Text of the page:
The Big Four firm said that after removing the criteria from its student recruitment process in 2015, it received 37,000 student applications last year for around 1,600 graduate, school leaver and intern vacancies.
EY said that 18% of its 2016 graduate and school leaver intake would have been ineligible to apply before the changes in its recruitment criteria.
The percentage of applicants coming from state schools and those who were the first in their family to go to university rose by 10% and 7% respectively.
Maggie Stilwell, EY’s managing partner for talent, said, “The results speak for themselves. We made a bold move to achieve a bold result and improve social mobility.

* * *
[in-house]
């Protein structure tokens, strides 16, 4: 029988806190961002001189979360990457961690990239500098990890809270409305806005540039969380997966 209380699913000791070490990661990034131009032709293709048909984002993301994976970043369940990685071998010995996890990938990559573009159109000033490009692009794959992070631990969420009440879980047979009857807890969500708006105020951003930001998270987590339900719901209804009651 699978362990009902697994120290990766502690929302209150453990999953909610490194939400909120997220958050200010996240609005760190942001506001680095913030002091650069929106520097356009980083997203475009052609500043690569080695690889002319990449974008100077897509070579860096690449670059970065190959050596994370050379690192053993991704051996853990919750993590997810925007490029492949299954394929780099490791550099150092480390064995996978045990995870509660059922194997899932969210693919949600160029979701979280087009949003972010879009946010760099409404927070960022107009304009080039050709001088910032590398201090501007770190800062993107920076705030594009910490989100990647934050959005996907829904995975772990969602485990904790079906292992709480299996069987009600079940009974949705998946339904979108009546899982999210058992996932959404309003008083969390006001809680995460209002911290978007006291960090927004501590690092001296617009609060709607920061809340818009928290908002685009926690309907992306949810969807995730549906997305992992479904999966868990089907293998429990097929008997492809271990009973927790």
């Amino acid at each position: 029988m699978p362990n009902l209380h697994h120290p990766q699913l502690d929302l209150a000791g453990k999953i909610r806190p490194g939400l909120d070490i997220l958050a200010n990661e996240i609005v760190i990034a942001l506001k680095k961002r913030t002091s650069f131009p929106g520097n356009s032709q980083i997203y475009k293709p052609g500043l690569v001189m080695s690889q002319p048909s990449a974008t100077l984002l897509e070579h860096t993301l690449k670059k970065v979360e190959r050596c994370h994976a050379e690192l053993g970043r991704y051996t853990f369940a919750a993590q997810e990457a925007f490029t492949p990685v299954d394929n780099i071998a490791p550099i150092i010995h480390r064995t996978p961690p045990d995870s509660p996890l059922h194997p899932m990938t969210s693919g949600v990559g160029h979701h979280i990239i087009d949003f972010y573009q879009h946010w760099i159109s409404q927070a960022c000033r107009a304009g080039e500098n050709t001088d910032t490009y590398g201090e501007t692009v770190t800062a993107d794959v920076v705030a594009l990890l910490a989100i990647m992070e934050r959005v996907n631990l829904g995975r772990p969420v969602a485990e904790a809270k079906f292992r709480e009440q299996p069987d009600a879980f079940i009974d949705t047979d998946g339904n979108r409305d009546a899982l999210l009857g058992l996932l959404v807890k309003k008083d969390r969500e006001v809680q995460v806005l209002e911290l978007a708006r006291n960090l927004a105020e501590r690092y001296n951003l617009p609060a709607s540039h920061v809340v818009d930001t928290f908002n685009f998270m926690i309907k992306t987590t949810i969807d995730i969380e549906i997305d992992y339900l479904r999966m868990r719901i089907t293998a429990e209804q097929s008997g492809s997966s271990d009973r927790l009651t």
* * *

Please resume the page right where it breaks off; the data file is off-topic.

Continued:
"We challenged ourselves by transforming our well-established student recruitment process to ensure we are able to find the very best talent.
“It was the right thing to do for EY, to broaden our talent pool and the diversity of our workforce, and at the same time create more opportunities for young people. We hope we have inspired others to do the same; driving social change.”
EY’s Business Apprenticeship, a programme for school leavers looking for an alternative to university, has quadrupled the number of places in the last five years to 200.
The programme is expected to grow further due to market demand, the firm said.
The firm also received a one star accreditation, which acknowledges excellence in the workplace, and was presented with a special award for innovation in engagement practice.
According to High Fliers Research, accounting and professional services firms are expected to offer the most graduate vacancies in 2017 despite the uncertainty caused by Brexit.
Such firms are expected to be the largest recruiters of graduates, with 4,489 vacancies and median salaries starting at £30,000.